Given that, I think any benchwork that makes it easier to get folks up and running should be considered a good. More important than any flaws. Building opengrid spline roadbed may be objectively better. But any benchwork is better than no layout.
  15. YoHo

    YoHo TrainBoard Supporter

    Lots of typos there and can't seem to edit. What I get for phone posting from the airport.
  16. SP&S #750

    SP&S #750 TrainBoard Member

    As much as I'd love a massive shelf layout with plenty of running and switching, I have to work within the space constraints. Yes it will be a roundy round, it'll only be my second legitimate layout. Since my original 2 x 4 layout was very nice to have other than the glaring tracklaying flaws and newbie skills, I'd figure I'd expand upon it and re use it. I'd like to use this HCD as a testing ground to expand my skills in scenery, electronics(like working signals), operations(while basic, they'll suffice), and ultimately switching to DCC(which I've already started). An HCD may benefit me far more than a permanent island or massive shelf layout for the time being, and I'm getting tired of not having a layout and anything to do.
  17. John Moore

    John Moore TrainBoard Supporter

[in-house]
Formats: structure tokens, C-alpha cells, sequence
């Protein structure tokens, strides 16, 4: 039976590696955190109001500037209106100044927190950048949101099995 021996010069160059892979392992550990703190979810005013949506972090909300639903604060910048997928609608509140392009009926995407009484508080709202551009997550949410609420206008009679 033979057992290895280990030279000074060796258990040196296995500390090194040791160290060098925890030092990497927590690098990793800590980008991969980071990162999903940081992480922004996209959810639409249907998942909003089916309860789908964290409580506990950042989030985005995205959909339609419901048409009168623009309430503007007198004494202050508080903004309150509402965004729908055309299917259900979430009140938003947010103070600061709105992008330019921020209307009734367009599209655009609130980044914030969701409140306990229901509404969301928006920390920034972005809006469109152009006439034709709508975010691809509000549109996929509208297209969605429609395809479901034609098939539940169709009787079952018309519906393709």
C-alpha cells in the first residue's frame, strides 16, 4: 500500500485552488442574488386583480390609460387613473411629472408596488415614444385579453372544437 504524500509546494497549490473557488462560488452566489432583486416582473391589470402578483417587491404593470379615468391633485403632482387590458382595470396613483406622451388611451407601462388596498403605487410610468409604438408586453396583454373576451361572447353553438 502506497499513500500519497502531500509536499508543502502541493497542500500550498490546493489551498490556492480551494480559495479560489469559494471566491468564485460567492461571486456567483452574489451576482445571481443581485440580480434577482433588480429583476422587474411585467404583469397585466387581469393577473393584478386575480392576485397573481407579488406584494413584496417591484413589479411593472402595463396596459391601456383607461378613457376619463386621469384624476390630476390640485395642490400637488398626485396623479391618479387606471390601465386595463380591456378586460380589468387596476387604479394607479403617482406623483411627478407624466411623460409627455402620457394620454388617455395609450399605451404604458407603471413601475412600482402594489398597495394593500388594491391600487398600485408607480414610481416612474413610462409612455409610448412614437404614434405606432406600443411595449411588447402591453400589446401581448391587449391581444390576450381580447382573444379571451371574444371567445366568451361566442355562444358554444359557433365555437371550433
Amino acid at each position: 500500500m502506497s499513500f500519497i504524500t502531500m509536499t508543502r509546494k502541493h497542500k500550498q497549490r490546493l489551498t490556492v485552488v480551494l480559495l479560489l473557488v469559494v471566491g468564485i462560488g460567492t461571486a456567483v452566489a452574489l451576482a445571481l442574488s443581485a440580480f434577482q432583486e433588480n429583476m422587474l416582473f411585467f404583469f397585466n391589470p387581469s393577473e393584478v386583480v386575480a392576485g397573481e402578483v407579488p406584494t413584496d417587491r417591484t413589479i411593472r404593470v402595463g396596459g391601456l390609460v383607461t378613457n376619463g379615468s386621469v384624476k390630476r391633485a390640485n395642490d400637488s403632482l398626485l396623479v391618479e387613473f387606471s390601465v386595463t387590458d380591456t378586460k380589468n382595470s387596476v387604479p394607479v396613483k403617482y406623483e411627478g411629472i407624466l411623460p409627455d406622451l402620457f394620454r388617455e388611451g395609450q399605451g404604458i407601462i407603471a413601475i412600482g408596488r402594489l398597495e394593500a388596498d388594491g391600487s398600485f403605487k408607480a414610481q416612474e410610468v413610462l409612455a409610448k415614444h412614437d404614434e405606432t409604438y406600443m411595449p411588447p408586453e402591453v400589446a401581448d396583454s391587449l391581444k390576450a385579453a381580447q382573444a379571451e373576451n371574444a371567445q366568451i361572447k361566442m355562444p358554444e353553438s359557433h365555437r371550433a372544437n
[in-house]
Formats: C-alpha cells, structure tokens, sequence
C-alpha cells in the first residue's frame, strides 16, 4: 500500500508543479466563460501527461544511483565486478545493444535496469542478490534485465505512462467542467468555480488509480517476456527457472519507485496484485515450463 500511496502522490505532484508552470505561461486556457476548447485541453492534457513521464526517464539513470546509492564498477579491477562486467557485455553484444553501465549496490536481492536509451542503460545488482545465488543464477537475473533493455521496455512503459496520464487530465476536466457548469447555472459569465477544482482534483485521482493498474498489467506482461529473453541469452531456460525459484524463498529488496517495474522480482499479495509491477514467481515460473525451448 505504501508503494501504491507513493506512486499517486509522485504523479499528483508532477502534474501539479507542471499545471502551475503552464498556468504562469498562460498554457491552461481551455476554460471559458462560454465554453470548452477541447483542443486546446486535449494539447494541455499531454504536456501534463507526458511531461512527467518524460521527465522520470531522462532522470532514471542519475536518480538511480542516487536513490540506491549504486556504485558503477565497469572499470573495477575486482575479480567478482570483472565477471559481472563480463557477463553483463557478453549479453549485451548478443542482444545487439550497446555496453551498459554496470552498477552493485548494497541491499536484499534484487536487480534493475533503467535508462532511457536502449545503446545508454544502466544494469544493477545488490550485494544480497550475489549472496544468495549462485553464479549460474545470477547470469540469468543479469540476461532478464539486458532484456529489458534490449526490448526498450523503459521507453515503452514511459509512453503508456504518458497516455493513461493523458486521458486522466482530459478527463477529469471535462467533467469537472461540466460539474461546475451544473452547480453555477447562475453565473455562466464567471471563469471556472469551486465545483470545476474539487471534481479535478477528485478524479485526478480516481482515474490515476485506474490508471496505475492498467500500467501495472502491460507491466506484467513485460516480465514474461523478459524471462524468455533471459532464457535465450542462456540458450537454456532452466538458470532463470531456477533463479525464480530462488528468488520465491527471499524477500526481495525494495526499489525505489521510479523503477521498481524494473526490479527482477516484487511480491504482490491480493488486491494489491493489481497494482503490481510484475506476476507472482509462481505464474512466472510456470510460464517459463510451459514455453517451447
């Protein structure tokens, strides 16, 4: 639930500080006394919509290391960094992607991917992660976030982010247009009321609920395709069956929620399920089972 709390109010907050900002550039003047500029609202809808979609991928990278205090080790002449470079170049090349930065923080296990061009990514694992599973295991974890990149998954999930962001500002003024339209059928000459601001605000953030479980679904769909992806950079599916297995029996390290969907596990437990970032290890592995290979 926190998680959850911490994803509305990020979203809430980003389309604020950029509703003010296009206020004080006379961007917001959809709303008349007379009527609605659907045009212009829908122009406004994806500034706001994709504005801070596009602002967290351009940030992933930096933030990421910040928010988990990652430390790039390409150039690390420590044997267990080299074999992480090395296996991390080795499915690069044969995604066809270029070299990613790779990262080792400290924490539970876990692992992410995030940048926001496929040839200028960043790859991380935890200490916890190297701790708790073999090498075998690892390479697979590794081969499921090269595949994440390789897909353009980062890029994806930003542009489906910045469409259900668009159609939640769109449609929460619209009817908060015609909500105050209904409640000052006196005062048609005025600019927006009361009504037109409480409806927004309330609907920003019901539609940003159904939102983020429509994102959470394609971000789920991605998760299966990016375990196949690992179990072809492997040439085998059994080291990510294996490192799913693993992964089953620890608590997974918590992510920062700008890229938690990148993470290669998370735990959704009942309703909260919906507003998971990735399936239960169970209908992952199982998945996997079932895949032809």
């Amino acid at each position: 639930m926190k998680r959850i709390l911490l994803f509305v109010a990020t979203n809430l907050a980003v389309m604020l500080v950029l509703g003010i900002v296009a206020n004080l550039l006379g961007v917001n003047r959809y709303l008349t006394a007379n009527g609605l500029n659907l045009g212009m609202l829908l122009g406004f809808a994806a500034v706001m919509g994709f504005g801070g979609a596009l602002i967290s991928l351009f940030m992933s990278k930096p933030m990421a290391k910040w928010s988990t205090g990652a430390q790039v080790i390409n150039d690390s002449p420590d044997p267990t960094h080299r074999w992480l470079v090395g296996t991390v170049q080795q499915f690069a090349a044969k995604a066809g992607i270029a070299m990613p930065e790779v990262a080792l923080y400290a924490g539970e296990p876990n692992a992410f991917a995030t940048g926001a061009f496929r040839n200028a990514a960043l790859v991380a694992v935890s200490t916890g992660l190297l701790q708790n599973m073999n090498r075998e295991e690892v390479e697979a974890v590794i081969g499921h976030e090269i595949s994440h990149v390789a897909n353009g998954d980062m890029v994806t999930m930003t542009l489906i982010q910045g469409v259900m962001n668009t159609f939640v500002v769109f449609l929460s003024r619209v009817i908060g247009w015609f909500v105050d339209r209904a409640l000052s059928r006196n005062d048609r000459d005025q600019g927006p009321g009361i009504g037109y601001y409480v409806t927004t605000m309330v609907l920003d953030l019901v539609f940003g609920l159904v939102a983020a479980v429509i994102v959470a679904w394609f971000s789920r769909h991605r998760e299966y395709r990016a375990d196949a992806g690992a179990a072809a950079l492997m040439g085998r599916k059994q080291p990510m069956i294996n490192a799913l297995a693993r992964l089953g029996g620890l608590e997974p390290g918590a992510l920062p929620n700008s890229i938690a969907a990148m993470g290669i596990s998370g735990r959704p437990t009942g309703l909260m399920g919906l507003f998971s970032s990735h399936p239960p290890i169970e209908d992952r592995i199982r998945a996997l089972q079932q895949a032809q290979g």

The last layout plan I posted in another thread here features the hollow core door.

    1st positive feature is that they are light, 2nd is that they easily fit in the back of the average pick-up or van. 3rd is that post are already the width that is manageable from 24 to 36 inches wide. Big issue is support and mine will be properly spaced old kitchen counter base units. Additional strength will come from laminated foam for the terrain features.

    On the issue of wiring I plan for my wiring to be minimal with all turnouts manual and a few power wires here and there for track power so for methe use of about three or four hollow core doors will work and in the long run be cheaper.
  18. BoxcabE50

    BoxcabE50 HOn30 & N Scales Staff Member TrainBoard Supporter

    This is what too many seem unable to comprehend. We do not all have the free time, the same amount of discretionary money, nor a vast vacant space available. Just because one person does, is no guarantee the next person is in your same situation.

    An HCD is not harmful to your enjoyment, not a waste of time or effort, in fact is quite the opposite. It's your choice, go with what works best for you, have fun, and perhaps another day in the future, an enormous empire will be a possibility. Virtually all of us began small, and took it from that point. Even the great or famous such as John Allen began with what was essentially a simple "roundy-round."
  19. SP&S #750

    SP&S #750 TrainBoard Member

    hmmmm, I also have some spare wheels from the thing I use to store my models in so I could make it easy to roll around as the office will be getting a new floor.
  20. casmmr

    casmmr TrainBoard Member

    In reading everything in this thread, I have come to the conclusion that you either LOVE the HCD or HATE the HCD. Each to his/her own. I use 2 HCD in an "L" to put my t-trak modules on. I rearrange the modules 2-3 times a year. I have over 50 completed t-trak modules, so I like to change things around every now and then. Is this good for everyone? NO, but, it meets my needs and uses my available space. Let's remember that model railroading is fun and there is no one way to do things. Craig